Conflict, Process, and the Self in Organizations and Large Social Systems — Some Tentative Thoughts.
April 15, 2012
Recently, I had to write a paper for a political theory seminar. I was really uncomfortable with this prospect. I don’t have a lot of background or experience with area of study, but I needed a final class for the coursework phase of my PhD and I thought it could offer me insight into the processes taking place in very large organizations and other social systems.
Even though I’m struggling with some of the material, the class has been a real eye opener. In the recent paper, I tried to build a link between how large systems–in this case political systems–view conflict or group antagonism with the unspoken assumptions those systems have about human beings. Specifically, as a non-political theorist, I tried to compare the view of human beings Marx and Engels used when writing The Communist Manifesto, with the view held by more contemporary political thinkers–particularly those who relate to the power of dialogue to spark emergence.
While much of this may seem abstract and largely irrelevant to organizational thinking, I do believe there is a great deal here that can help us to approach conflict in a way that promotes creativity and innovation. Without going into the paper’s whole thesis, here is the key point I came up with:
Systems that try to ensure efficiency and harmony by removing all potential sources of conflict and disruption (as Marx and Engels attempted to do through abolishing private ownership of capital) actually undermine growth by not giving members the opportunity to engage in dialogue that can help to spark new paradigms that transcend the antagonistic thinking.
I know this is a lot of broad strokes. The paper does a better job of laying it all out. But the key to making this approach work is being able to back off from the traditional ideas that view human beings as fixed social and psychological beings. Instead we need to shift our talk and our thinking in a way that sees us as always in process–always emerging to something more inclusive and encompassing. This is what I’ve tried to express in the paper–and want to be able to those in positions of leadership.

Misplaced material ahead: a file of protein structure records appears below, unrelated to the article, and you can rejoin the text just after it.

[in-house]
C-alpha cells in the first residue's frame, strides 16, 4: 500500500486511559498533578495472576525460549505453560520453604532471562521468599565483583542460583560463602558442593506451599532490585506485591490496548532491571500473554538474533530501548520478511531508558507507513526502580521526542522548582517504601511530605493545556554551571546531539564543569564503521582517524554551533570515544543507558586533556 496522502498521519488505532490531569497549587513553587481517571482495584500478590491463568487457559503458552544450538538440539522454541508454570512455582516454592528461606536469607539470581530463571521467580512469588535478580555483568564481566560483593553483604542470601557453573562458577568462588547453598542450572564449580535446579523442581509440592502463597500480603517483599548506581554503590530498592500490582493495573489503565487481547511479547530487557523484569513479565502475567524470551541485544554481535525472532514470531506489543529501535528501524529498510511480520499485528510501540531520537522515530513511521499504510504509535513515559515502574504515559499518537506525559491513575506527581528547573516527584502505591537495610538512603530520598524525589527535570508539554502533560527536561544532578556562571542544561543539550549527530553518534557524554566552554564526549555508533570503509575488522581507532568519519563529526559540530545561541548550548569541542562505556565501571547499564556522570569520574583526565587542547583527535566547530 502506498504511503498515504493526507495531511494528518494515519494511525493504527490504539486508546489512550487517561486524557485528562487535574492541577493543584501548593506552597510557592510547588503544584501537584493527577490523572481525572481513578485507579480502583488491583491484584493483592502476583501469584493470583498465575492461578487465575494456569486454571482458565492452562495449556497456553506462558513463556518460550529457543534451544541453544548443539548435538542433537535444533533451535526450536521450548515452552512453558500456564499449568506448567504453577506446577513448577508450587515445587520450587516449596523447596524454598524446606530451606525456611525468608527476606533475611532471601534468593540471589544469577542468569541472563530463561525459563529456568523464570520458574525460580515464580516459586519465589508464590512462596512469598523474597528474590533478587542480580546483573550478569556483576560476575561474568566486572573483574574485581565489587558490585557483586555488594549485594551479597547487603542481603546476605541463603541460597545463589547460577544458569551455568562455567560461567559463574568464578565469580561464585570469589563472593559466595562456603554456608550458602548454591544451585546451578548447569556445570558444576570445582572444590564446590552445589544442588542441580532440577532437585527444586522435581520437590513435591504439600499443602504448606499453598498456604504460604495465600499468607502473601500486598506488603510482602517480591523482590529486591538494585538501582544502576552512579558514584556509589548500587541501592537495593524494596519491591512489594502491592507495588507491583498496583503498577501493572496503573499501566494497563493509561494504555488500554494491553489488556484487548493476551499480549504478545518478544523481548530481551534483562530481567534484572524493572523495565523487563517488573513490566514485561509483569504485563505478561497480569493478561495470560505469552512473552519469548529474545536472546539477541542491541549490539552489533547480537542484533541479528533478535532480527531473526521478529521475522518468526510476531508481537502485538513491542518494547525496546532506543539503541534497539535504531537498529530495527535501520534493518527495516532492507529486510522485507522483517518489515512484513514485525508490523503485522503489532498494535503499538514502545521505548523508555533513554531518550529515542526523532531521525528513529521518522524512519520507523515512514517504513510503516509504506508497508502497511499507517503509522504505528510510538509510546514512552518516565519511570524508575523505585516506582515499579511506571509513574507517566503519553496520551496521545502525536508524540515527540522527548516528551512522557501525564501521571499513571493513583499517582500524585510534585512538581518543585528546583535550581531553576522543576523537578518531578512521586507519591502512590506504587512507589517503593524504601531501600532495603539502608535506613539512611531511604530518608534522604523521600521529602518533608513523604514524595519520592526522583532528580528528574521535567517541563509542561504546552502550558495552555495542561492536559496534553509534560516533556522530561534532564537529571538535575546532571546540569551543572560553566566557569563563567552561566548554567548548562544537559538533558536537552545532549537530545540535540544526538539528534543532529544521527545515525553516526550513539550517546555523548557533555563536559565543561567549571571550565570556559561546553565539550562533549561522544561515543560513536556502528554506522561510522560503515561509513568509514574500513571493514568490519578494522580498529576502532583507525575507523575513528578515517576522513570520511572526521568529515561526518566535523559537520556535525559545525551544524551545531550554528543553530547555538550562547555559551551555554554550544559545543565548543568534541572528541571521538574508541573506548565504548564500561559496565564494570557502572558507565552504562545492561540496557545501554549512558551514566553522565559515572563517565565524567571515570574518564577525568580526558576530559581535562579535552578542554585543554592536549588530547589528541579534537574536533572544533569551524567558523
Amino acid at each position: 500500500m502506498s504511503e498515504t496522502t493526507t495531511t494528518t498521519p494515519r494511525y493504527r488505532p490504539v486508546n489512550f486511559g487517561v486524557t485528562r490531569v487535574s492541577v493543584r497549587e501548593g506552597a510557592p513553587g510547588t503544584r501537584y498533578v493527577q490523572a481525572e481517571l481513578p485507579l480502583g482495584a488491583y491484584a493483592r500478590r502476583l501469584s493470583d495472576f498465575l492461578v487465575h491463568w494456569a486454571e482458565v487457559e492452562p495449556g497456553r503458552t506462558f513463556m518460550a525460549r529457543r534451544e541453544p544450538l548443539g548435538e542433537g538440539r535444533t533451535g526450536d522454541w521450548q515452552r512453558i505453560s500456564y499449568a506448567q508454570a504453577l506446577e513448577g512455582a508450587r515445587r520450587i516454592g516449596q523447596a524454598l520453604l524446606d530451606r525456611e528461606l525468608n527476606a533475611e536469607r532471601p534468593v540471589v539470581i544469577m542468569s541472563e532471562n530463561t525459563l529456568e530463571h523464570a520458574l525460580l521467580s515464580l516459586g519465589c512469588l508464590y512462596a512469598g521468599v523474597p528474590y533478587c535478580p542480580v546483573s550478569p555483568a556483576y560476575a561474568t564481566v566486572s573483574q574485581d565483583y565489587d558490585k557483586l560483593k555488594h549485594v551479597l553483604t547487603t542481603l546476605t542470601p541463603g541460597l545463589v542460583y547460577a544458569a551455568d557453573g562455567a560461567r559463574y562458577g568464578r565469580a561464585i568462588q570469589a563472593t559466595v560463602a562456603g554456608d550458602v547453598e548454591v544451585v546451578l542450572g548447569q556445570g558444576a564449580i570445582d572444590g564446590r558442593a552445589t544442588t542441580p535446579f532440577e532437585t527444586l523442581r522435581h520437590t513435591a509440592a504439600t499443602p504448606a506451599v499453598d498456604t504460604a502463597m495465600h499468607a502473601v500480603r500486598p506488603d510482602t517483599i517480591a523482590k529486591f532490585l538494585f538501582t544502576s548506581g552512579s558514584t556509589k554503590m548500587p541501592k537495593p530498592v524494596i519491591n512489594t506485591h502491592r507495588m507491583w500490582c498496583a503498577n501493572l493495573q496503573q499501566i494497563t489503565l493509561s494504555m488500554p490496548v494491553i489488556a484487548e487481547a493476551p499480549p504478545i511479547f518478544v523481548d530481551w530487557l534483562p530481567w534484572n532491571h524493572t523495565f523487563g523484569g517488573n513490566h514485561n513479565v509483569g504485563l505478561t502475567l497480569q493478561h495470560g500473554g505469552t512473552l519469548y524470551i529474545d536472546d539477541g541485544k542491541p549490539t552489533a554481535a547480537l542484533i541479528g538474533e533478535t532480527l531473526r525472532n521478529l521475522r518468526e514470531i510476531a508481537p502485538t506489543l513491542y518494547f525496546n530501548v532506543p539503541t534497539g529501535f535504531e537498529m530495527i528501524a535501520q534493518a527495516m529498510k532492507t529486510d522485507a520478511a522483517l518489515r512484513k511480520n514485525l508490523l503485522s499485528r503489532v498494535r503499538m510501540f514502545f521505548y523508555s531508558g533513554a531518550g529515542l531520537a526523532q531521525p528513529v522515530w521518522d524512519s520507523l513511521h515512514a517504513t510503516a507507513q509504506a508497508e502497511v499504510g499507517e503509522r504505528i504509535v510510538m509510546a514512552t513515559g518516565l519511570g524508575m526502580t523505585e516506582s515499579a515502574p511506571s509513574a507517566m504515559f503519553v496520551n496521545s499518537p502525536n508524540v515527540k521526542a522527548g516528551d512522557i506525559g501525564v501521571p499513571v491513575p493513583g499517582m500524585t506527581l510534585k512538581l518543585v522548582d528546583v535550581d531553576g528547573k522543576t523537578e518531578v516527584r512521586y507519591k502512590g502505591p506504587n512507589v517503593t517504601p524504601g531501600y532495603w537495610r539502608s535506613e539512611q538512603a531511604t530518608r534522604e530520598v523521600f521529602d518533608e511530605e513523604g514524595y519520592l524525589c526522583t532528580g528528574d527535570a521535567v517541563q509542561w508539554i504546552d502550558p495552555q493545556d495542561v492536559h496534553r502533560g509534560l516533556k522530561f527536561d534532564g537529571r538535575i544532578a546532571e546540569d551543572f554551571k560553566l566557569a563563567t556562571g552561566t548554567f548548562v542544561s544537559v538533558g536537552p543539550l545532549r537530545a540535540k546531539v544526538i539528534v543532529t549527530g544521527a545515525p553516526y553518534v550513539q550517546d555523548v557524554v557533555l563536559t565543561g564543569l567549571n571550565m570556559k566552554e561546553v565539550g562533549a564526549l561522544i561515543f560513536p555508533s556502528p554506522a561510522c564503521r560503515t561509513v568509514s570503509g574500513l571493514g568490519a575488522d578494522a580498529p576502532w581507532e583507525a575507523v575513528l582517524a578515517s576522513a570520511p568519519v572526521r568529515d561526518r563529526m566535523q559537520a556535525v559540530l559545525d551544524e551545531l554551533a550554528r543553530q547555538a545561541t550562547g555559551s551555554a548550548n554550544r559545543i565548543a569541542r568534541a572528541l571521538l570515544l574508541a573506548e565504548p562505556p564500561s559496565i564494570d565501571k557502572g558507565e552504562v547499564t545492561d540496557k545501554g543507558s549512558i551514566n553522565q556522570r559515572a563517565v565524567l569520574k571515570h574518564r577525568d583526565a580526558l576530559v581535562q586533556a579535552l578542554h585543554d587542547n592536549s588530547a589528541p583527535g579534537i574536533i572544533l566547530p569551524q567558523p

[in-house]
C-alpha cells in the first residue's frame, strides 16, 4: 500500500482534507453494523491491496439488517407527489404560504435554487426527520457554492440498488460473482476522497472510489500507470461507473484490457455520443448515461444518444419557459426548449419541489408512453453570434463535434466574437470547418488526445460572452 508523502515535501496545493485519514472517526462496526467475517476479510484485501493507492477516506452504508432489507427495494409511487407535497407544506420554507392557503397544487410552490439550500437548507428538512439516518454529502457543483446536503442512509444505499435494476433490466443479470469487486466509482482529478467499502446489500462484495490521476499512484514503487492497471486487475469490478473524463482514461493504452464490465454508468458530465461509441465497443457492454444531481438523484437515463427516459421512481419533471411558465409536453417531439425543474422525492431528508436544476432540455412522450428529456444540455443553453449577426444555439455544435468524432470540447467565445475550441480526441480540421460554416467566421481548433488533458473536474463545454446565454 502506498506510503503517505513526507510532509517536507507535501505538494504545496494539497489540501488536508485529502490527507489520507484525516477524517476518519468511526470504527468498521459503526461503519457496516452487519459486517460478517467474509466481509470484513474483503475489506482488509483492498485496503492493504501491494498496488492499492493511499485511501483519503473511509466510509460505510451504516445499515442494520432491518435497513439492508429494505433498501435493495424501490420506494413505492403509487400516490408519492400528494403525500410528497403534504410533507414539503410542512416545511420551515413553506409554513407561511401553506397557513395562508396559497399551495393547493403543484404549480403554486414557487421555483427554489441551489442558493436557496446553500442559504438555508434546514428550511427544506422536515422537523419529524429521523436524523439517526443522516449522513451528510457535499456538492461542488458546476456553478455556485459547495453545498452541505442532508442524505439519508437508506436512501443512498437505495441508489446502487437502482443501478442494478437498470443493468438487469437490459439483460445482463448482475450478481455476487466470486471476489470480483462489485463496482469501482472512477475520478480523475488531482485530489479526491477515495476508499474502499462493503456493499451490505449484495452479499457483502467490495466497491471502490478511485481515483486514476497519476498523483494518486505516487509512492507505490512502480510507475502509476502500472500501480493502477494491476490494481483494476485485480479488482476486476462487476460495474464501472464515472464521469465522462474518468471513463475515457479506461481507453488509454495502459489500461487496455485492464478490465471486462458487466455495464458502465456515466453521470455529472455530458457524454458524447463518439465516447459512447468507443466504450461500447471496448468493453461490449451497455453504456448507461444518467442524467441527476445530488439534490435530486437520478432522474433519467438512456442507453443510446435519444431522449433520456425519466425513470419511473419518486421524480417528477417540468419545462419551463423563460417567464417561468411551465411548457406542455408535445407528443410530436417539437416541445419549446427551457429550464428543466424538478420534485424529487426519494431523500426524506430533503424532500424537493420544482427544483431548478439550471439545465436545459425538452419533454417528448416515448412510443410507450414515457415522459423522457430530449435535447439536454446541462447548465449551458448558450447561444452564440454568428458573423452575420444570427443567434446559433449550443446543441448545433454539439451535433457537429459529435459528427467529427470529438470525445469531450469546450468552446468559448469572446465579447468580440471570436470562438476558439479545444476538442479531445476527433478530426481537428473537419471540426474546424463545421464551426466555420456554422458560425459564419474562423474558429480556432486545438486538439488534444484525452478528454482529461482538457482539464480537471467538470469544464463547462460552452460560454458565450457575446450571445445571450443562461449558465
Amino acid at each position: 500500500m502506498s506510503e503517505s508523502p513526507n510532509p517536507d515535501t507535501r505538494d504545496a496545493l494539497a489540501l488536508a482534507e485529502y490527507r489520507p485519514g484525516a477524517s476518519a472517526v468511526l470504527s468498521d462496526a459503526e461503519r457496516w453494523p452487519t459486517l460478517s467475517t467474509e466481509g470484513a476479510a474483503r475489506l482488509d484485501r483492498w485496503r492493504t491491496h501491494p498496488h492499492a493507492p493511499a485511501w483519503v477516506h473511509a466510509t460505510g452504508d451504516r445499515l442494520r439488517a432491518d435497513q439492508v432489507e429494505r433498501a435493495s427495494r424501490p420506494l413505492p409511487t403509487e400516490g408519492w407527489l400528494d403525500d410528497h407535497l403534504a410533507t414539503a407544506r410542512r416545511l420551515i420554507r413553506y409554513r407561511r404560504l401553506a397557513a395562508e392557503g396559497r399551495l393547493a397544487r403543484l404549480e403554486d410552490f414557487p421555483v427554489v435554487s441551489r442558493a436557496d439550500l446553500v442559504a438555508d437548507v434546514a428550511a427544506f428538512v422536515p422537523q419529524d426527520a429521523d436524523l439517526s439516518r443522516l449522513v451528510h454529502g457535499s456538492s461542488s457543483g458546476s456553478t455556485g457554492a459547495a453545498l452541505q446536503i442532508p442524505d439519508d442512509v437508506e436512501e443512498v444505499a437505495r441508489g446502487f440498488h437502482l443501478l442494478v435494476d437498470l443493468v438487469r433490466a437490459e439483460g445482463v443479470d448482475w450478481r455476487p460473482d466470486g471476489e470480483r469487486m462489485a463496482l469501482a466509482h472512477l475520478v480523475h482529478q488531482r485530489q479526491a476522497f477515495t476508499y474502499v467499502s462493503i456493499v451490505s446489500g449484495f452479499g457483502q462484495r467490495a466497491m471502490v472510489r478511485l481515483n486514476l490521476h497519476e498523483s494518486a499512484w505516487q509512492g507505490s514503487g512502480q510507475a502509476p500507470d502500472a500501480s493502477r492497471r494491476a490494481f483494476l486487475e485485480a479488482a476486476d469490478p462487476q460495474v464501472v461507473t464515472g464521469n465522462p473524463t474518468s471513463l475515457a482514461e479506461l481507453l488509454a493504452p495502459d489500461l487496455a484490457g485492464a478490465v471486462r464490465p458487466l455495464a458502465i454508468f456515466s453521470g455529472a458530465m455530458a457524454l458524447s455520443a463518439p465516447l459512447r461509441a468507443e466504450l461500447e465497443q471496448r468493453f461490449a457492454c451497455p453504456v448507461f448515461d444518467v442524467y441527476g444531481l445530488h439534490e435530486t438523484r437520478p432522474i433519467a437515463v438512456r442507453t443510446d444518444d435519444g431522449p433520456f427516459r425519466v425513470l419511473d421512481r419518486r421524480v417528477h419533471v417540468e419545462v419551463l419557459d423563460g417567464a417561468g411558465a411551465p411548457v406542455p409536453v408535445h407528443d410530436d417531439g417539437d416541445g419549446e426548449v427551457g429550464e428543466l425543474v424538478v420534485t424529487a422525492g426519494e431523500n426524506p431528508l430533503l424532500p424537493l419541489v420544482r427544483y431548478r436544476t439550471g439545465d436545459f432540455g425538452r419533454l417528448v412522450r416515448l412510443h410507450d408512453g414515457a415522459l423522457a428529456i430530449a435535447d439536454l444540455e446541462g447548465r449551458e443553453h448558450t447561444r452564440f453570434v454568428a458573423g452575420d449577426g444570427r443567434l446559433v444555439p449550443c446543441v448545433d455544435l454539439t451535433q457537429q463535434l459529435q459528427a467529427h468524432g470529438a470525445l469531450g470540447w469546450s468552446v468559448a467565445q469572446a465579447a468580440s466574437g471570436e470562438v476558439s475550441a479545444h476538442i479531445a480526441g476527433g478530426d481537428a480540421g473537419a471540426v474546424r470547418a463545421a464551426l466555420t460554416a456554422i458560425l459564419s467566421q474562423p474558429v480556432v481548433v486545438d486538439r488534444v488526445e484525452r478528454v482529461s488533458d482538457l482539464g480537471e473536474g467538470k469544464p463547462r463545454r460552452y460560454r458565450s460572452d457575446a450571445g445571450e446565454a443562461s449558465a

So here is the challenge: since, as I believe, a new more dynamic understanding of human nature is critical if organizations and large social systems are going to confront the “wicked problems” and “super wicked problems” we face every day. How do we shift to a more “emergent-friendly” mindset when all the stressors cause us to yearn for a heroic leader who will just use some good old-fashioned “command and control” to shut the problem down and get us on to the next thing?
One last thing: So the paper. Overall, the instructor liked it a lot and thought I made a strong case. She did point out some shortfalls in my grasp of marxism and political theory–but that is to be expected. If anyone is interested, I posted a copy here–but I do so with a caveat: as I said, I’m not a seasoned political theorist so there are a few glitches. That said, I think it still makes a good case.